Lit 2020 MylitLab
Terms in this set (48)
Any recurring element in a work of literature; often takes the form of archetypes or symbols
literature written in the form of letters; could be text composed of a series of documents, diary entries, interviews, or other discrete text.
Words or phrases that invoke the audience's 5 senses
A reference in 1 work of literature to a person, thing, event, myth, or other work of literature
A brief an often simple narrative that illustrates a moral or religious lesson
A lesson conveyed by a literary text. It maybe directly presented to the audience through an explicit adage or left ambiguous to prompt self-reflection
A fictional work that symbolically conveys a secondary narrative, usually an abstract ideal expressed in a divine or mythical context, and morally pedagogical
The original "perfect" idea of a character, image, or situation that recurs with such frequency that it can be said to exist what Carl Jung terms the "collective unconscious"
a division or contrast between 2 things that are or are represented as being opposed or entirely different
statement or proposition that, despite sound (or apparently sound) reasoning from acceptable premises, leads to a conclusion that seems senseless, logically unacceptable, or self contradictory
Dark Humor/Black Comedy
makes light of subject matter usually considered taboo, often controversial due to its subject matter
the rhetorical practice of creating a incongruity or contradiction between the actual outcome of a particular situation and what readers would logically expect to take place. This practice is not used to deceive but rather achieve artistic effect.
a comic dramatic work using buffoonery and horseplay and typically including crude characterization and ludicrously improbable situations
the substitution or the name of an attribute or adjunct for that of the thing meant
made up of a series of chapters or stories linked together by the same character, place, or theme but held apart by their individual plot, purpose, and subtext
a long speech present by a single character that typically expresses his or her innermost feelings
a method of interpretation and analysis of aspects of human cognition, behavior, culture, and experience that focuses on relationships of contrast between elements in a conceptual system that reflect patterns underlying a superficial diversity.
a sign's physical form (such as a sound, printed word, or image) as distinct from its meaning
the set of sociocultural norms and practices that are associated with masculinity and femininity. Culturally constructed and performed by individuals to meet that society's expectations of appropriate behavior for men and women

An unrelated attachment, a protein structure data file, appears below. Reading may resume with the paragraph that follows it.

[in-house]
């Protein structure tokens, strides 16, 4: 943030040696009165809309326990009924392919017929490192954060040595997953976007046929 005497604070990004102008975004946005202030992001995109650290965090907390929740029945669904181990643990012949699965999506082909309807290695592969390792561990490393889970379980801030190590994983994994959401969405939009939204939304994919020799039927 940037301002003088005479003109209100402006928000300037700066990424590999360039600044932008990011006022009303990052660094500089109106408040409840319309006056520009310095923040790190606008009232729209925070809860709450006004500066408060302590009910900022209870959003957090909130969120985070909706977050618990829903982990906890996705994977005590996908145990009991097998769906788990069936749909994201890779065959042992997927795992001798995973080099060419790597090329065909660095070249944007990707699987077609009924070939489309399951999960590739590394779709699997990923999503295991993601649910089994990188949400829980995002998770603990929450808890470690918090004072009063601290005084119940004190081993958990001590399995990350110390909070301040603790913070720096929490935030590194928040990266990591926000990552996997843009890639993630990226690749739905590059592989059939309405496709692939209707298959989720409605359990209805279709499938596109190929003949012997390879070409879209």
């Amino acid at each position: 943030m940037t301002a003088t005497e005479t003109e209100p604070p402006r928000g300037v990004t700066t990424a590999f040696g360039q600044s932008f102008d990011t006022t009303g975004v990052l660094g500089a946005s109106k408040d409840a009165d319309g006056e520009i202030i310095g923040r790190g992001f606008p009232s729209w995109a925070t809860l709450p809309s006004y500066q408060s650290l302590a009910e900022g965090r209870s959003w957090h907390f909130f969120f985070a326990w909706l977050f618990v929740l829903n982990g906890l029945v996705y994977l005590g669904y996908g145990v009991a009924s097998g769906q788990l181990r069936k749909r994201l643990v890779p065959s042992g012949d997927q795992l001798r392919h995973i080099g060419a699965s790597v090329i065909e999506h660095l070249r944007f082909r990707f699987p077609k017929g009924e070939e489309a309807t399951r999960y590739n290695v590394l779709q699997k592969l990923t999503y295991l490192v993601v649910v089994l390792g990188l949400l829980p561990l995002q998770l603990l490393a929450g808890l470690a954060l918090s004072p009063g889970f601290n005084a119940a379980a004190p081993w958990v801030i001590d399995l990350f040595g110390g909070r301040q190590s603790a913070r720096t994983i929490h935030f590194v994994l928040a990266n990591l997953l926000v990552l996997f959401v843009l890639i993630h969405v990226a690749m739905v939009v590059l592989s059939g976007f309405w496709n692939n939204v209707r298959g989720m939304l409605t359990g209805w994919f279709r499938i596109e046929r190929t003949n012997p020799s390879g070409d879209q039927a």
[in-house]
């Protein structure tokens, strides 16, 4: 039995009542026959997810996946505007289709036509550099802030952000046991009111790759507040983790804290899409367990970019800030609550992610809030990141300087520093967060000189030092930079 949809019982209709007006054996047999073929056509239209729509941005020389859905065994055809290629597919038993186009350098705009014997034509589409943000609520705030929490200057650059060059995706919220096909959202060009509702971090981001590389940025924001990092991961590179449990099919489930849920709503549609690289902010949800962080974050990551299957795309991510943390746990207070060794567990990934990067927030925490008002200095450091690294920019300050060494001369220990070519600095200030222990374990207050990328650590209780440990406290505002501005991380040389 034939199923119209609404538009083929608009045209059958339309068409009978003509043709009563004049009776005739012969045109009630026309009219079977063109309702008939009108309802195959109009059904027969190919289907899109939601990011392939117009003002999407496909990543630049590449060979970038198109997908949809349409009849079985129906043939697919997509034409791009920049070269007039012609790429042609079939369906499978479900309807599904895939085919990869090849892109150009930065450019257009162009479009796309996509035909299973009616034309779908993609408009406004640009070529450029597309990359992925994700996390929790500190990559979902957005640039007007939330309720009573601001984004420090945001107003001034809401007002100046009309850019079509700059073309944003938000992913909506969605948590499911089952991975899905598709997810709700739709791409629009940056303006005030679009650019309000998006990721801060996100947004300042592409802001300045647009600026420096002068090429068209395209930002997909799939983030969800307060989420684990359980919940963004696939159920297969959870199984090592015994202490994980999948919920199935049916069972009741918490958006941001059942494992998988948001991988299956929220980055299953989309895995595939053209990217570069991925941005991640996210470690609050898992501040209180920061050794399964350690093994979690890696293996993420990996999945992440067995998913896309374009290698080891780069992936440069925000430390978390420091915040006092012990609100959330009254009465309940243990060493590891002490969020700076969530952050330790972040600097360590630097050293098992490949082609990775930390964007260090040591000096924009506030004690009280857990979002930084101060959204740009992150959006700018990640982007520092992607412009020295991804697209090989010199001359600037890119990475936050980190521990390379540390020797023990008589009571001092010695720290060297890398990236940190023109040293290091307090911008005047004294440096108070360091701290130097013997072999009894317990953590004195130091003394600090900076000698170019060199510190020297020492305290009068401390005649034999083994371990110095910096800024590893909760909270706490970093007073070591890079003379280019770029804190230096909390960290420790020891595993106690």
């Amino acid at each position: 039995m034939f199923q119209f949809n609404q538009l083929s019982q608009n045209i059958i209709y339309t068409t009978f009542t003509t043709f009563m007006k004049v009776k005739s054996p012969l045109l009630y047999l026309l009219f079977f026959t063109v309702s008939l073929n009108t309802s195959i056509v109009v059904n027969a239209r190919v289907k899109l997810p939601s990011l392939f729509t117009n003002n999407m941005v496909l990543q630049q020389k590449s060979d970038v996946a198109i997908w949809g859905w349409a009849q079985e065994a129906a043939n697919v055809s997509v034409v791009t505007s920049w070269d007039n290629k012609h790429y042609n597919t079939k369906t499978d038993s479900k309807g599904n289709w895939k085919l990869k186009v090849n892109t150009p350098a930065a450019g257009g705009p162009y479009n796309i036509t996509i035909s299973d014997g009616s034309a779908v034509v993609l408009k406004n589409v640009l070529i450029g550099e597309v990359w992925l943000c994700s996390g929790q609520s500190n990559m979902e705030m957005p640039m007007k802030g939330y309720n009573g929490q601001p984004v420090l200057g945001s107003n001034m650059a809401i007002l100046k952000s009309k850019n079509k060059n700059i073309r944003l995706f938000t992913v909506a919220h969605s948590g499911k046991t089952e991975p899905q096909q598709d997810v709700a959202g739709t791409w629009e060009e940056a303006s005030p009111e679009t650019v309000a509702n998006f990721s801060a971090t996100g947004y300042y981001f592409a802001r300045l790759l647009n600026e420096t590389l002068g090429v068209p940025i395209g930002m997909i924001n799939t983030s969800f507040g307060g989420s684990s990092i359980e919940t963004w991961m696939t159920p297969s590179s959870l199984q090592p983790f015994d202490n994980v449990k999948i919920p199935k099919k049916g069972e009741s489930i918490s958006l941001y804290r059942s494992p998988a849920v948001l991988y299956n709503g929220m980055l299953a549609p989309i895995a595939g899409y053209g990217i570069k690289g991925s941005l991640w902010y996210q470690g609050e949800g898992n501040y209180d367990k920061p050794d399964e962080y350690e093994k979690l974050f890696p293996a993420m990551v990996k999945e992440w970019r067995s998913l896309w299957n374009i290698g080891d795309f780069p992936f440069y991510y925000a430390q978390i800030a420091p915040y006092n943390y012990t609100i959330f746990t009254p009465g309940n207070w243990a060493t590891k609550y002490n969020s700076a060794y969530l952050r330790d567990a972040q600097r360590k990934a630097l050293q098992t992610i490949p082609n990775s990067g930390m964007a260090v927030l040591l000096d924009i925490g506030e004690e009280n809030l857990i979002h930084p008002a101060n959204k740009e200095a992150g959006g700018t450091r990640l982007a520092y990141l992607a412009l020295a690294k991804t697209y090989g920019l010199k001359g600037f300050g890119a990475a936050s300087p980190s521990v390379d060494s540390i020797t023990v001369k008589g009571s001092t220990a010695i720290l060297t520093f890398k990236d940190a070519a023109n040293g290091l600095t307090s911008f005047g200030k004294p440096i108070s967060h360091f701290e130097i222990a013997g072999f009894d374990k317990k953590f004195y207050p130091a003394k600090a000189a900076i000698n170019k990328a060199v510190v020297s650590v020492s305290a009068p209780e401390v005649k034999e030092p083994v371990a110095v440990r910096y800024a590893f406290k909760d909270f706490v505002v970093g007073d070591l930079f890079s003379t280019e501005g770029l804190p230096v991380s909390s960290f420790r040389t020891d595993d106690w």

a work that ridicules a social institution, literacy work, or literacy genre by humorously mimicking its form. In the process, such a work issues satire to comment on the validity or worth of the original
words that have been transformed to mean something else. This phrase includes many figures of speech, such as metaphor, metonymy, personification, simile, and synecdoche.
Point of View
Perspective in which story is told; the mode of narration that an author employs to let the readers hear and see what takes place in a story, poem, essay, etc.
time and place
series of events; the events that make up a story, particularly as they relate to one another in a pattern, in a sequence, through cause and effect, how the reader views the story, or simply by coincidence
central idea, not moral; main idea or an underlying meaning of a literacy work which may be states directly or indirectly; A theme must be written as a complete sentence.
a work or passage in a text is designed to make its audience laugh; an absurd or facial series of events
poses questions about social issues such as how society constructs gender, the role reproduction plays in defining gender and unequal political and personal power of men and women
widely applied to identify the new and distinctive artistic practices of the late 19th century and early 20th centuries, which different sharply from those previously in place. This style of writing attempts to break away from established traditions, forms, beliefs, ideals, and often language and syntax.
A cultural movement that originated during the 1950's and 1960's and is characterized by shifting aesthetics (especially in art), philosophical beliefs, and social practices. Emerged as a new way of engaging with modernist literature and enlightenment ideals. Reject overarching definitions of truth, time, and space, arguing that reason is relative to histories and cultures.
a genre of literature in which the shortcomings of individuals, the govt, and/or society itself are held up to ridicule. Typically, the goal of satire's critical yet constructive humorous tone is to provoke societal improvements.
"Welcome to the Monkey House"
"Civil War Land in Bad Decline"
"A Shower of Gold"
"Appropriation of Cultures"
"The Maid of Saint Phillipe"
"Loulou; or, The Domestic Life of the Language"
"I Stand Here Ironing"
Nawal El Saadawi
"Pierre Menard, Author of the Quixote"
Jorge Luis Borges
"The 'Priest' They Called Him"
William S. Burroughs
"The Garden of Stubborn Cats"
"The Vane Sisters"
"The Hitchhiking Game"
"Midnight in Doestoevsky"
"The Portrait of Mr. W.H."
"On Exactitude in Science"
Jorge Luis Borges